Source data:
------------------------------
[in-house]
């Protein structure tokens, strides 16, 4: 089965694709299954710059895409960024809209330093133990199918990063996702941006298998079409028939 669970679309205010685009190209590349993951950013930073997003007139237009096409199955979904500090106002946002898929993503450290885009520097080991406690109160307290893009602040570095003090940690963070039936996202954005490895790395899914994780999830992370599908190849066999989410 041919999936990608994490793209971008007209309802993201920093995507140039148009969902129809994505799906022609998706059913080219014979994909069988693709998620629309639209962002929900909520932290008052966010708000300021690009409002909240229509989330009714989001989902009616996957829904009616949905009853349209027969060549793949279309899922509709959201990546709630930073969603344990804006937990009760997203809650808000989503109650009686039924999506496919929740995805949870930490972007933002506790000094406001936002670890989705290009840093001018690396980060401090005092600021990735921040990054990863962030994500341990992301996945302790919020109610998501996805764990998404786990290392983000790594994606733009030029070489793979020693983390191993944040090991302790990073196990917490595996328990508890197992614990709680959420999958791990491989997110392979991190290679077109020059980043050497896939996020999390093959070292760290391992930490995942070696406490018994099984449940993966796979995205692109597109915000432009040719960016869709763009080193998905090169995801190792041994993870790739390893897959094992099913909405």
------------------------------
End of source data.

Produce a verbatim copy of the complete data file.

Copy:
[in-house]
């Protein structure tokens, strides 16, 4: 089965694709299954710059895409960024809209330093133990199918990063996702941006298998079409028939 669970679309205010685009190209590349993951950013930073997003007139237009096409199955979904500090106002946002898929993503450290885009520097080991406690109160307290893009602040570095003090940690963070039936996202954005490895790395899914994780999830992370599908190849066999989410 041919999936990608994490793209971008007209309802993201920093995507140039148009969902129809994505799906022609998706059913080219014979994909069988693709998620629309639209962002929900909520932290008052966010708000300021690009409002909240229509989330009714989001989902009616996957829904009616949905009853349209027969060549793949279309899922509709959201990546709630930073969603344990804006937990009760997203809650808000989503109650009686039924999506496919929740995805949870930490972007933002506790000094406001936002670890989705290009840093001018690396980060401090005092600021990735921040990054990863962030994500341990992301996945302790919020109610998501996805764990998404786990290392983000790594994606733009030029070489793979020693983390191993944040090991302790990073196990917490595996328990508890197992614990709680959420999958791990491989997110392979991190290679077109020059980043050497896939996020999390093959070292760290391992930490995942070696406490018994099984449940993966796979995205692109597109915000432009040719960016869709763009080193998905090169995801190792041994993870790739390893897959094992099913909405």